After engaging in extensive negotiations and due diligence, the Archdiocese of New York and Touro College reached an agreement in late December 2009 for Touro to replace the Archdiocese as the sponsor of New York Medical College. The transaction was completed in mid-May 2011. According to the terms of the transaction agreement, the College will continue to operate as a separate institution, with the authority to appoint the College’s Board of Trustees being transferred from the Archdiocese to a new entity organized by Touro (NYMC, LLC).
Touro is a system of non-profit institutions of higher and professional education. Touro College was chartered in 1970 primarily to enrich the Jewish heritage, and to serve the larger American and global community. Approximately 19,200 students are currently enrolled in its various schools and divisions. Touro College has 30 campuses and locations in New York, California, Nevada, Berlin, Jerusalem and Moscow. New York Medical College; Touro University California and Touro University Nevada; Touro University Worldwide and its Touro College Los Angeles division; as well as Hebrew Theological College in Skokie, Ill. are separately accredited institutions within the Touro College and University System.
Onward and Upward
In fall 2016, the campus celebrated a major event: the opening of the Touro College of Dental Medicine at New York Medical College (TCDM). The import of this event was not lost on the attendees at the official opening of the school:
“Today we are celebrating the tenacity to pursue an audacious vision,” said Rabbi Krupka, executive vice president, in his grand opening remarks on September 28 when TCDM officially opened its doors on the NYMC campus, welcoming 111 students to the first new dental school in New York State in nearly 50 years and the first dental school under Jewish auspices outside the state of Israel.
And what a school it was. Built partly in response to New York State’s scarcity of dentists to serve the population – in 2016, nearly 20 million state residents lacked basic dental care – TCDM featured state-of-the-art facilities with a progressive curriculum designed to prepare general dentists for the 21st century.
The dental school took residence in the College’s 19 Skyline Drive building, acquired in 2013. The expansive fourth floor was converted into 50,000 square feet of classrooms, lecture halls, simulation laboratories and training facilities as well as student commons and offices. The third floor of the building was transformed into an advanced digital simulation lab for student training, featuring a sea of computerized dental simulation stations, one per student. Each station included a mannequin “patient” with replaceable dentitions as well as individual computer screens enabling each student to watch an instructor demonstrate a procedure from anywhere in the room.
In January 2018, the TCDM opened a community dental clinic offering affordable, quality dental services to regional residents in need. This reinforced NYMC’s long-standing commitment of offering clinical care and service to the community, while giving third- and fourth-year dental students significant opportunity for hands-on clinical experience.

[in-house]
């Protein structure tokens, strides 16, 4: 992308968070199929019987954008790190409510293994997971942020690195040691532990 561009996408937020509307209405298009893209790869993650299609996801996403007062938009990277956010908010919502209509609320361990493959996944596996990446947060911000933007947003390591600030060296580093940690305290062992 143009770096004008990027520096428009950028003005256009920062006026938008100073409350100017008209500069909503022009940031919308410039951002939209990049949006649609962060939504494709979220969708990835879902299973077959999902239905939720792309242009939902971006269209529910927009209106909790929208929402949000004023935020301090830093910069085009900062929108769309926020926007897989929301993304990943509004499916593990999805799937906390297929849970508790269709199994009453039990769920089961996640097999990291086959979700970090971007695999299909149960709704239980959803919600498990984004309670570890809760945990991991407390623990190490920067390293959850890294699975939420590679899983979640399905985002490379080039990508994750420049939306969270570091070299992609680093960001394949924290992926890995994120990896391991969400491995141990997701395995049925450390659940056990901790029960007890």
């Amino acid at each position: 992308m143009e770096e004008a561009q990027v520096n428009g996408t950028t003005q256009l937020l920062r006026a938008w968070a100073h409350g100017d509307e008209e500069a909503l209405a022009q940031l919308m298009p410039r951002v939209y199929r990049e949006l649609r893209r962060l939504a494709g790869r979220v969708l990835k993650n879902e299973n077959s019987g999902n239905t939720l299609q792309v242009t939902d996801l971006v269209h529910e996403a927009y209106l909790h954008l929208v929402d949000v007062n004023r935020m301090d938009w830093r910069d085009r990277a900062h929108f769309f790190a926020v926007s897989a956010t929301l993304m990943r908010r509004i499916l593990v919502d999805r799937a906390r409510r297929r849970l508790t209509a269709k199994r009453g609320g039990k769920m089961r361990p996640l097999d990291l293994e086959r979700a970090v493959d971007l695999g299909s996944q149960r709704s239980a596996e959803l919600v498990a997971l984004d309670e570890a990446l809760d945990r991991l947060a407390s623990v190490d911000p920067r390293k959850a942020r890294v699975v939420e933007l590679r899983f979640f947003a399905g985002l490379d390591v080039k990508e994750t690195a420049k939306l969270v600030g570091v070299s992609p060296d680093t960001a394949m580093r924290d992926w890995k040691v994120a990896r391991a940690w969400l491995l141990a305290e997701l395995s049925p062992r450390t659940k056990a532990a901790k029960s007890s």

In May 2017, NYMC signed a 12-year Academic Affiliation Agreement with the Westchester Medical Center Health Network (WMCHealth), renewing and strengthening the partnership that had been forged with NYMC’s move to Westchester County in 1971 and expanding the prior agreement between the two institutions, signed in 1994. Under the new agreement, WMCHealth’s Valhalla hospitals – Westchester Medical Center, Maria Fareri Children’s Hospital and the Behavioral Health Center – were named the primary teaching sites for the clinical education of NYMC and Touro College-affiliated programs and NYMC agreed to expand its clinical education to other hospitals in the WMCHealth Network. NYMC and WMCHealth also agreed to collaborate on clinical research, offering both institutions an opportunity for significant impact on the future of healthcare.
In the same month, the Touro School of Health Sciences announced the future launch of a nursing program at NYMC with the signing of a “transfer articulation agreement” with neighboring institution Westchester Community College (WCC). The agreement guaranteed that graduates of WCC’s Associate of Applied Sciences (A.A.S.) in Nursing, would be given full consideration to Touro’s R.N.-to-B.S.N. (Registered Nurse to Bachelor of Science in Nursing) Program at NYMC in the fall of 2018.
The introduction of the Touro’s nursing program at NYMC represented both a return to the past — NYMC had graduated nurses from 1936 to 1962 from the Flower-Fifth Avenue School of Nursing —as well as a promising step toward the future. The curriculum, designed to prepare nurses for enhanced roles in the field, was a natural addition to the College’s portfolio of health sciences schools and programs.
Today, long-time NYMC faculty members and students speak of an outstanding medical education, excellence in teaching, a sense of community and a lasting legacy. They speak of past accomplishments and future expectations. And they speak out of certainty that New York Medical College will remain vital and relevant come what may.